BASE Jumper Tragically Dies After Setting Parachute on Fire in Stunt Gone Wrong
A 73-year-old BASE jumper died Thursday while leaping off a bridge in Twins Falls, Idaho, into Snake River after his parachute deployed too late, local authorities said.
The Twins Falls County Sheriff’s Office identified the thrill-seeker as James E. Hickey of Claremont, Calif. Hickey had done about 1,000 BASE jumps—which involve parachuting from fixed structures like bridges, buildings and cliffs—since taking up the sport about 10 years ago, Tom Aiello, a friend and local BASE jumping instructor, told.
Authorities say the fatality at Perrine Bridge was the second in the area so far this year, after 32-year-old Bryan Turner of Vancouver, British Columbia, died in March following a similar stunt.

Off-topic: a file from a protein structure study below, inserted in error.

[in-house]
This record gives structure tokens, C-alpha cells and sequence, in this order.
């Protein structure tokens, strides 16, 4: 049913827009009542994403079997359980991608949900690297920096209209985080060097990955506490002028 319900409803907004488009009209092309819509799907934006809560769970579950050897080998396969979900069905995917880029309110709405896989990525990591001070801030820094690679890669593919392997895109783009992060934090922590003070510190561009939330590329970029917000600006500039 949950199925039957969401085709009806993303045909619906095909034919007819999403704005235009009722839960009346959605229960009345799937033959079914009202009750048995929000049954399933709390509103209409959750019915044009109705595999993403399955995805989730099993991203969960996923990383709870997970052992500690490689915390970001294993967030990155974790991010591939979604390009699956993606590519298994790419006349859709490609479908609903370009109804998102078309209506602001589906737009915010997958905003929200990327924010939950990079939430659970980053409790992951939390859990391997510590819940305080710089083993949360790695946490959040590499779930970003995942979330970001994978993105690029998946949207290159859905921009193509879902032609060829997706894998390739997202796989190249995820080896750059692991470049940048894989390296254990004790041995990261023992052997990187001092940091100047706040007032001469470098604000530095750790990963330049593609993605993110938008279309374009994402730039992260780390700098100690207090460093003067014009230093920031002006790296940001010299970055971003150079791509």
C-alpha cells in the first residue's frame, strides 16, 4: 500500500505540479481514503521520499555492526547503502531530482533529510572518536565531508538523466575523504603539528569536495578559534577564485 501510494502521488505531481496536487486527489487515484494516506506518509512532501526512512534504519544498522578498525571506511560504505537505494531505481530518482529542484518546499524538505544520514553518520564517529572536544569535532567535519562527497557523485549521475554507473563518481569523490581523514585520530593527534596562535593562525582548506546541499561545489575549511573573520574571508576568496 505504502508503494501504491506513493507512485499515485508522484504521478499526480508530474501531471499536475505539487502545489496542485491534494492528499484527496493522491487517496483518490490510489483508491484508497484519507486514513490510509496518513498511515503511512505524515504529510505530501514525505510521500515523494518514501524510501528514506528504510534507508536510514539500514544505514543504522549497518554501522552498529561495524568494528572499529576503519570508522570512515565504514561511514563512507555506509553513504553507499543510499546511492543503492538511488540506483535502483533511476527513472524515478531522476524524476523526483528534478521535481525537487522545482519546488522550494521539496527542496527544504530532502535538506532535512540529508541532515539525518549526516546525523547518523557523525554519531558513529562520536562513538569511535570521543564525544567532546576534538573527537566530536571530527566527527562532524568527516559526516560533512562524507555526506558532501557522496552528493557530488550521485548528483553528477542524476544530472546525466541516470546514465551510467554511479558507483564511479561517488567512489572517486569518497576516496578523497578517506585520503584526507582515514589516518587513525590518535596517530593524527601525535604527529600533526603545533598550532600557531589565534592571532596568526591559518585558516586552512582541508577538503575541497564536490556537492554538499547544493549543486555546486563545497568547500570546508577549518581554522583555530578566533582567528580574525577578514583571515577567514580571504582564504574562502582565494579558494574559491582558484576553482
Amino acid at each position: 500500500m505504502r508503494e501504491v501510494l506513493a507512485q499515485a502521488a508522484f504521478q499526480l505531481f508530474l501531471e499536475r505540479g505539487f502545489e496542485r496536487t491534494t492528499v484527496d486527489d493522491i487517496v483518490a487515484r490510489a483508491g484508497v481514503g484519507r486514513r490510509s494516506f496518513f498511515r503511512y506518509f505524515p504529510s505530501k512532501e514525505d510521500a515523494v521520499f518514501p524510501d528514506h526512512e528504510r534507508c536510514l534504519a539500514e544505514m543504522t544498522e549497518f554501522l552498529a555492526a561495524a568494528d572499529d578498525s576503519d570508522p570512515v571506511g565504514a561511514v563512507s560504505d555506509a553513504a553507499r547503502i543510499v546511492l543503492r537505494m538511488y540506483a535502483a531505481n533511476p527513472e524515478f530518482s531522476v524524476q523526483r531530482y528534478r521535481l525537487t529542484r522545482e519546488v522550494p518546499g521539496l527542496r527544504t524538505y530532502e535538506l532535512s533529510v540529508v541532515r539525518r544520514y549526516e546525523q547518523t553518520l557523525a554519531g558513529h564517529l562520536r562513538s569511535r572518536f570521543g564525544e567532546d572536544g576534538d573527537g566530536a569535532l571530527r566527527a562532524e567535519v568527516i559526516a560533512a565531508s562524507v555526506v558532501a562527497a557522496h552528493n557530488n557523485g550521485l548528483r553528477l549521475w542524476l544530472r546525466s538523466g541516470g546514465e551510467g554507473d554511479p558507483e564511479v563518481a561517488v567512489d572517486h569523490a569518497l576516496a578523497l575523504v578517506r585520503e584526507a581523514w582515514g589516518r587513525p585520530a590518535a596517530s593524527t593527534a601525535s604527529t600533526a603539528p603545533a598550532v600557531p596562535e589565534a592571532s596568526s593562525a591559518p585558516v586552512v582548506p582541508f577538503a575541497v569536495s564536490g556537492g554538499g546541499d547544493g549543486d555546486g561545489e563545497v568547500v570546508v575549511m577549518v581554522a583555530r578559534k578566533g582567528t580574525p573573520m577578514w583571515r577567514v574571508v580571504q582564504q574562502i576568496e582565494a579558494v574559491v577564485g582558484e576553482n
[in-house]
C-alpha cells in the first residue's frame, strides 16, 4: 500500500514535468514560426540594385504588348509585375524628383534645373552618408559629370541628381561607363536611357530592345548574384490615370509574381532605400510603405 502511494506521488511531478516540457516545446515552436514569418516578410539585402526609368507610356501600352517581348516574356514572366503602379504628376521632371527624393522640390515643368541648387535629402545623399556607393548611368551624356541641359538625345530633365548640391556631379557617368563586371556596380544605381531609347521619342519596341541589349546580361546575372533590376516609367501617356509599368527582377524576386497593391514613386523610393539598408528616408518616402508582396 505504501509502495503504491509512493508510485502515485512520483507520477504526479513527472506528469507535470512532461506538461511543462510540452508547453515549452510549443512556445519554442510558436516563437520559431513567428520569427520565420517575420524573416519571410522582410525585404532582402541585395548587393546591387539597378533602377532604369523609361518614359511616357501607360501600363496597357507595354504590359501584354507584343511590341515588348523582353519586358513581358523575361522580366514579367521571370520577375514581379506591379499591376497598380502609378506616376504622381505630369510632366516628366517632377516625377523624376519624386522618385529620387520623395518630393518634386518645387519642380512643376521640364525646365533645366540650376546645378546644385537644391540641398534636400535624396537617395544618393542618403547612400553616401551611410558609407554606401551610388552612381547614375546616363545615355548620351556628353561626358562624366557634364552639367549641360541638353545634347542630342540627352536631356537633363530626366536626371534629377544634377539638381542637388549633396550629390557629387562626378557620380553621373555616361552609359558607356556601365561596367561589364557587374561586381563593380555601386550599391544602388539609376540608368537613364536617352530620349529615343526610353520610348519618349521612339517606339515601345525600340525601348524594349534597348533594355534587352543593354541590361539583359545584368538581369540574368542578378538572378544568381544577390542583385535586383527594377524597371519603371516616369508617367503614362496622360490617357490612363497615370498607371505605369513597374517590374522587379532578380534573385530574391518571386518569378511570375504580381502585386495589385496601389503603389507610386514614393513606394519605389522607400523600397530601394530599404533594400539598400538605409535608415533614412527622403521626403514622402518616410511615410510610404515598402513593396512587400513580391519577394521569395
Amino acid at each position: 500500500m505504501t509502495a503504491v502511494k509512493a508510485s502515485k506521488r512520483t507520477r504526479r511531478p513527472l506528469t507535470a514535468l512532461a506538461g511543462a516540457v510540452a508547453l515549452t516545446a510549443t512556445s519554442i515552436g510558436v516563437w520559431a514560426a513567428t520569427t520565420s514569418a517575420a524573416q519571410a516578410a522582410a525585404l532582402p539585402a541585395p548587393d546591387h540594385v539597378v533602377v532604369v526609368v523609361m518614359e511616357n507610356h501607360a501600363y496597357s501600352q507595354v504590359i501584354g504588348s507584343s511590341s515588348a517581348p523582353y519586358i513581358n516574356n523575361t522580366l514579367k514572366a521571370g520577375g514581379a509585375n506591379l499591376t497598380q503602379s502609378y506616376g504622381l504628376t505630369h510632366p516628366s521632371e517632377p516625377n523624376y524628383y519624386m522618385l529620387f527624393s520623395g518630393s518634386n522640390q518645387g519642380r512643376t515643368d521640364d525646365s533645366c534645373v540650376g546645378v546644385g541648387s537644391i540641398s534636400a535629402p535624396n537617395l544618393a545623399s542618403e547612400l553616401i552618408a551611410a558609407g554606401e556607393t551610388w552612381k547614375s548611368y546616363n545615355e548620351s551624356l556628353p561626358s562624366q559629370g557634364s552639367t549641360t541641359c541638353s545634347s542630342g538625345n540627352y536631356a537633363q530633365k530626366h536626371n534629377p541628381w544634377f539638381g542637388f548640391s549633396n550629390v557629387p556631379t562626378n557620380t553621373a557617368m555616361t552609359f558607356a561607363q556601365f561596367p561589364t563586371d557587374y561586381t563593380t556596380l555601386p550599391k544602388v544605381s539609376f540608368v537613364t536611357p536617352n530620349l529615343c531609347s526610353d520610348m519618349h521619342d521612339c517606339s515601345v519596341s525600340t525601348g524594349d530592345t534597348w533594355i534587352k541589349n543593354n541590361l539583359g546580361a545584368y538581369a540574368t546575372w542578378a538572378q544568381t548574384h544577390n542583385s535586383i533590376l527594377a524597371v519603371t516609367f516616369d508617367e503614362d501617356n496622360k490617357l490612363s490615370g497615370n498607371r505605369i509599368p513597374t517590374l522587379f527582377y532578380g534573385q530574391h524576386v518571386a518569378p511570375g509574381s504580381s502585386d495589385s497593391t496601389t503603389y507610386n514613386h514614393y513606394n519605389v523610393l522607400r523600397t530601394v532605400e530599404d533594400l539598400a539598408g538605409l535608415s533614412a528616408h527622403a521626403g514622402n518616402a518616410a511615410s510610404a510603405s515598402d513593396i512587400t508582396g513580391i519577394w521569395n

Turner’s death was the first BASE jumping fatality at the bridge site in four years.
Those in the BASE jumping community are aware of the stunt James Hickey attempted, and it was planned by James, also being fully aware of the implications if not successful. Recent video footage surfacing online shows the tragic events.
The stunt consists of three basic moves, where the parachute would be lit on fire at the time of the jump, then initiate and intentional disconnection of the burning chute, and deploy a second chute before landing safely.
While there are examples of this being done in a skydiving sense from much higher altitudes, the decision to leap from a lower altitude created almost no drag from the second, and not inflating at all. The parachute did not disconnect in time, and the jumper did not have sufficient time for his main chute to open.